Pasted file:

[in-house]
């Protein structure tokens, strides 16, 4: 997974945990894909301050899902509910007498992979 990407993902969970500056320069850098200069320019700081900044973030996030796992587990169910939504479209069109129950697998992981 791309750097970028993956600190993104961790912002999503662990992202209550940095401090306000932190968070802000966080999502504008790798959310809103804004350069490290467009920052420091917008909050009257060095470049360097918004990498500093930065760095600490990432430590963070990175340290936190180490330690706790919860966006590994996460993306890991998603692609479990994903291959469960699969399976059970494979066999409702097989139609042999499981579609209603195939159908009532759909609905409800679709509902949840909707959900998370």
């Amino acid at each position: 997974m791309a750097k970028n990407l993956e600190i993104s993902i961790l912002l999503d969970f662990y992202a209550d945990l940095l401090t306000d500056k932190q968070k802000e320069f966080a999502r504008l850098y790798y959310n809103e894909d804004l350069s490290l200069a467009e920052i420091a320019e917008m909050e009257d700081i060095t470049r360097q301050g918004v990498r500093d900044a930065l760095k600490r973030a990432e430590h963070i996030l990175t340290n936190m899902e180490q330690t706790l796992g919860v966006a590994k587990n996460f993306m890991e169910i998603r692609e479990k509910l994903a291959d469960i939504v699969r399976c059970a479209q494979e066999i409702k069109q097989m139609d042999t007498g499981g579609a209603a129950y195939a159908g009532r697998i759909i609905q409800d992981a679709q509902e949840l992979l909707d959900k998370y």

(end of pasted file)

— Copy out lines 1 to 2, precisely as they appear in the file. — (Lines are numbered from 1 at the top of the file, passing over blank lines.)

[in-house]
């Protein structure tokens, strides 16, 4: 997974945990894909301050899902509910007498992979 990407993902969970500056320069850098200069320019700081900044973030996030796992587990169910939504479209069109129950697998992981 791309750097970028993956600190993104961790912002999503662990992202209550940095401090306000932190968070802000966080999502504008790798959310809103804004350069490290467009920052420091917008909050009257060095470049360097918004990498500093930065760095600490990432430590963070990175340290936190180490330690706790919860966006590994996460993306890991998603692609479990994903291959469960699969399976059970494979066999409702097989139609042999499981579609209603195939159908009532759909609905409800679709509902949840909707959900998370």